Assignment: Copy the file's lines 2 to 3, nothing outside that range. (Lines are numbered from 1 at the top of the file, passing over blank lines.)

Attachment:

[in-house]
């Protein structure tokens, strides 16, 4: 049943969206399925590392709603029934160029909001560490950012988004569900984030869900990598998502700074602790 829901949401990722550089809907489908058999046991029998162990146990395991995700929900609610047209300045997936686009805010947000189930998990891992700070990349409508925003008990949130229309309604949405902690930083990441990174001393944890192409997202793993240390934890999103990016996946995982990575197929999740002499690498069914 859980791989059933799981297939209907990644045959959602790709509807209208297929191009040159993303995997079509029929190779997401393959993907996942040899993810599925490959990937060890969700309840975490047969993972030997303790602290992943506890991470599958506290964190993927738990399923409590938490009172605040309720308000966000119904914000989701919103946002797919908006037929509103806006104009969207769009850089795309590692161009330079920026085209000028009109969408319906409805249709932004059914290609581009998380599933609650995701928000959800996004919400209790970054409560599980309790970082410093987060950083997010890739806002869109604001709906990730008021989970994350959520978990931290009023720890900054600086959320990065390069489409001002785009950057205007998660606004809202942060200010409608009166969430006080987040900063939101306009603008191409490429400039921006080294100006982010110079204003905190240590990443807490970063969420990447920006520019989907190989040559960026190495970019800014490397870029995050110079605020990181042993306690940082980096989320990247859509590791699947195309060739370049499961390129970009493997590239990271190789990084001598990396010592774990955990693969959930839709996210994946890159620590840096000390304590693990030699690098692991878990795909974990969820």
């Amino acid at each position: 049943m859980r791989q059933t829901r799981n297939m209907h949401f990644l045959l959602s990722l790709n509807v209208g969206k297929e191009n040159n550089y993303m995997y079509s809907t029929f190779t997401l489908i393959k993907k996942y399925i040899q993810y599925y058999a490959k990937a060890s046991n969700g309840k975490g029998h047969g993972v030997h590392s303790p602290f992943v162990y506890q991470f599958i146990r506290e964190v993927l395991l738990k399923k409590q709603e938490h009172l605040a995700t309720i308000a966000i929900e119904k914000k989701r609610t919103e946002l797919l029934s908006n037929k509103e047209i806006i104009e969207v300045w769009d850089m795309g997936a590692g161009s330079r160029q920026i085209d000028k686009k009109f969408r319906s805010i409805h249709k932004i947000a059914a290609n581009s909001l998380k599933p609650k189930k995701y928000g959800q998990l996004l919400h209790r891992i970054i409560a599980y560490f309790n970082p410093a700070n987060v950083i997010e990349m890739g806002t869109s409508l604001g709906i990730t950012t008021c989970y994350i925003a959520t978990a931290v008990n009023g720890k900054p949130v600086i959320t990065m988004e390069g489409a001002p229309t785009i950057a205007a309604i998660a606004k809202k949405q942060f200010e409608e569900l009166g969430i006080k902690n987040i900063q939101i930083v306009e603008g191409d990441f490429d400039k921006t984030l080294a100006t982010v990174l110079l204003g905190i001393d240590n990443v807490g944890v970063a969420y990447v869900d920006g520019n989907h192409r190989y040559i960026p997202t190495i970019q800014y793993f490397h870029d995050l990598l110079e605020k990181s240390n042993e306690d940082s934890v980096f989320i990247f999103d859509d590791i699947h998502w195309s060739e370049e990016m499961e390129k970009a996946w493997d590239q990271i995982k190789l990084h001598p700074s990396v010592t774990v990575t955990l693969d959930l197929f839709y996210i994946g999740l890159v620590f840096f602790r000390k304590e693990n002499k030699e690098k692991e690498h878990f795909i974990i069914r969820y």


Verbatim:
């Protein structure tokens, strides 16, 4: 049943969206399925590392709603029934160029909001560490950012988004569900984030869900990598998502700074602790 829901949401990722550089809907489908058999046991029998162990146990395991995700929900609610047209300045997936686009805010947000189930998990891992700070990349409508925003008990949130229309309604949405902690930083990441990174001393944890192409997202793993240390934890999103990016996946995982990575197929999740002499690498069914 859980791989059933799981297939209907990644045959959602790709509807209208297929191009040159993303995997079509029929190779997401393959993907996942040899993810599925490959990937060890969700309840975490047969993972030997303790602290992943506890991470599958506290964190993927738990399923409590938490009172605040309720308000966000119904914000989701919103946002797919908006037929509103806006104009969207769009850089795309590692161009330079920026085209000028009109969408319906409805249709932004059914290609581009998380599933609650995701928000959800996004919400209790970054409560599980309790970082410093987060950083997010890739806002869109604001709906990730008021989970994350959520978990931290009023720890900054600086959320990065390069489409001002785009950057205007998660606004809202942060200010409608009166969430006080987040900063939101306009603008191409490429400039921006080294100006982010110079204003905190240590990443807490970063969420990447920006520019989907190989040559960026190495970019800014490397870029995050110079605020990181042993306690940082980096989320990247859509590791699947195309060739370049499961390129970009493997590239990271190789990084001598990396010592774990955990693969959930839709996210994946890159620590840096000390304590693990030699690098692991878990795909974990969820």
């Amino acid at each position: 049943m859980r791989q059933t829901r799981n297939m209907h949401f990644l045959l959602s990722l790709n509807v209208g969206k297929e191009n040159n550089y993303m995997y079509s809907t029929f190779t997401l489908i393959k993907k996942y399925i040899q993810y599925y058999a490959k990937a060890s046991n969700g309840k975490g029998h047969g993972v030997h590392s303790p602290f992943v162990y506890q991470f599958i146990r506290e964190v993927l395991l738990k399923k409590q709603e938490h009172l605040a995700t309720i308000a966000i929900e119904k914000k989701r609610t919103e946002l797919l029934s908006n037929k509103e047209i806006i104009e969207v300045w769009d850089m795309g997936a590692g161009s330079r160029q920026i085209d000028k686009k009109f969408r319906s805010i409805h249709k932004i947000a059914a290609n581009s909001l998380k599933p609650k189930k995701y928000g959800q998990l996004l919400h209790r891992i970054i409560a599980y560490f309790n970082p410093a700070n987060v950083i997010e990349m890739g806002t869109s409508l604001g709906i990730t950012t008021c989970y994350i925003a959520t978990a931290v008990n009023g720890k900054p949130v600086i959320t990065m988004e390069g489409a001002p229309t785009i950057a205007a309604i998660a606004k809202k949405q942060f200010e409608e569900l009166g969430i006080k902690n987040i900063q939101i930083v306009e603008g191409d990441f490429d400039k921006t984030l080294a100006t982010v990174l110079l204003g905190i001393d240590n990443v807490g944890v970063a969420y990447v869900d920006g520019n989907h192409r190989y040559i960026p997202t190495i970019q800014y793993f490397h870029d995050l990598l110079e605020k990181s240390n042993e306690d940082s934890v980096f989320i990247f999103d859509d590791i699947h998502w195309s060739e370049e990016m499961e390129k970009a996946w493997d590239q990271i995982k190789l990084h001598p700074s990396v010592t774990v990575t955990l693969d959930l197929f839709y996210i994946g999740l890159v620590f840096f602790r000390k304590e693990n002499k030699e690098k692991e690498h878990f795909i974990i069914r969820y």